Yes white man, tell us what it's like to have race not effect you. What a lovely luxury you have.

    https://www.huffingtonpost.com/dani-bostick/how-colorblindness-is-act_b_10886176.html
    You know nothing about me and you obviously did not read my post as it was meant
    You gave the footballing equivalent of "some of my best friends are black."

    The fact that you flagged that (why? Because I called you "white man?" Challenged your pre-conceived notions?) )instead of saying "here is what I meant" is telling.
    If you new me you would know how wrong you are in your assumption of who you think I am.

    And yes I did find you calling me a white man in the way you said it offensive
    So I jumped to conclusions and I did that thing where I briefly forgot that there are human beings behind computer screens and I apologize for that. I'd truly like to have a better understanding of how you meant it, and even your background if you're willing to explain.
    Ok.
    I spent 30 years of my working life as a firefighter in the London fire brigade.
    When I joined the brigade in the early 80s it was predominantly a white male job.
    Over the years many changes happened to bring the brigade to be more representative of the community that it served.
    I am proud to say that the brigade is now totally inclusive regardless of colour religion sex or anything else.

    When I said in my earlier post that I find it sad that race is still an issue in 2018 and that it should not be an issue in this day and age I meant it .
    I am sorry if you interpreted it differently.
    That sounds like fantastic, hard work on many levels, and I apologize for my misreading.
    No problem mate.
    Glad we are on friendly terms again.
  • edited January 10
    If Chris Hughton falls off a cliff tomorrow who is the BAME person in the running for the england job?

    I mean unless I’ve forgotten someone, you honesty don’t think there’s anything farcical about seeing the candidates for the england job as:

    Dyche
    Howe
    Wenger
    John Barnes

    Just so everyone goes aahh that’s better. (PS if the candidates further down the line are all BAME one day, great!)
  • McBobbin said:

    Even if you are losing out, it is losing an advantage you don't deserve and an advantage not of your making, such as your gender or race. I'd sooner get a job on my own merits.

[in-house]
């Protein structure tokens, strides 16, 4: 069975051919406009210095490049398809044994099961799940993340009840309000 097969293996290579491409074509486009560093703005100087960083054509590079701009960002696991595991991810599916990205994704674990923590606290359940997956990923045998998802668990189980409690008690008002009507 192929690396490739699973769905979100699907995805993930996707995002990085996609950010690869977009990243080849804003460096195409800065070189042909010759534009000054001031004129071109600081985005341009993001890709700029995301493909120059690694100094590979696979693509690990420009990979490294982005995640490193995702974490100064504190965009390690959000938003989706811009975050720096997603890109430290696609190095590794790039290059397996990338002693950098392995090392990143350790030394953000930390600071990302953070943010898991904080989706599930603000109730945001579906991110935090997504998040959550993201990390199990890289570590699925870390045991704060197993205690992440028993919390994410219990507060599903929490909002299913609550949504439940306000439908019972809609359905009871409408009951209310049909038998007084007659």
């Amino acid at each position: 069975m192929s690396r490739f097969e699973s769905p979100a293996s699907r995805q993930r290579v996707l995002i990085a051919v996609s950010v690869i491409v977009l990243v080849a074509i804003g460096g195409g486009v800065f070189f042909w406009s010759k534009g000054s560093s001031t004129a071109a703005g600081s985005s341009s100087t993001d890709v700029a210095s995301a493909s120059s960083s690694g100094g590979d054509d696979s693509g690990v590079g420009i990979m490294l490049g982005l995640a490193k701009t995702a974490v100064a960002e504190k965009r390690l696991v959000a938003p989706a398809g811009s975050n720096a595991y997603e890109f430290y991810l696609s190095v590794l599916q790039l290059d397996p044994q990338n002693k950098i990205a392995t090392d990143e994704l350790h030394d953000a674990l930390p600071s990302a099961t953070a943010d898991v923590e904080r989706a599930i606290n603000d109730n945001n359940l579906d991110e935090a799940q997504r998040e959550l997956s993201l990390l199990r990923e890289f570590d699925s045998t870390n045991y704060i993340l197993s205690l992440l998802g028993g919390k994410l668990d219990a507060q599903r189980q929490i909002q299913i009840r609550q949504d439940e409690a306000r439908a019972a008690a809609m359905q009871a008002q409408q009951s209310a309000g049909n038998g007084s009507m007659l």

As would the BAME person picked as nothing more than a token following the new rule.
    The were going to be given a job interview, not a job. And they would still need to meet the same criteria as the other interviewees.
  • Not sure the Rooney rule is the best way of dealing with the underlying issues tbf
  • If Chris Hughton falls off a cliff tomorrow who is the BAME person in the running for the england job?

    I mean unless I’ve forgotten someone, you honesty don’t think there’s anything farcical about seeing the candidates for the england job as:

    Dyche
    Howe
    Wenger
    John Barnes

    Just so everyone goes aahh that’s better. (PS if the candidates further down the line are all BAME one day, great!)

    You seem obsessed with the notion that if the England job cane up tomorrow, and one of your named candidates wanted to be considered, the FA would do it. That’s not what they said.

    The candidate would need to be qualified, and as long as they are clear on what qualifications are needed, there may be no candidate for this job.

    But the rule is there for all roles. So maybe, if Jason Euell wanted to put his name forward for U21 coach, he’d get an interview.

    This narrow view of applying this just to the England managers job is misrepresenting what they are trying to do.
  • Interesting snippet from an unrelated NFL article as to why something like the Rooney Rule works in the States.


    'The old-boy network still holds sway among head coaches, but there's a level of ownership involvement, media attention and fan expectation which forces teams to work harder in selecting head coaches. For every Raiders franchise busting its budget for a new sovereign, there are many more teams like the Giants performing exhaustive, well-publicized due diligence.. '
  • Oakland Raiders being investigated for not following the Rooney Rule.

    http://bleacherreport.com/articles/2753727-nfl-investigating-raiders-possible-rooney-rule-violation-after-jon-gruden-hire?share=other

    In other news, New York Giants could be about to hire Mike Wilks, the Carolina Panthers defensive coordinator as head coach, making him the 9th black head coach out of 32 in the league. There was just one in 2002.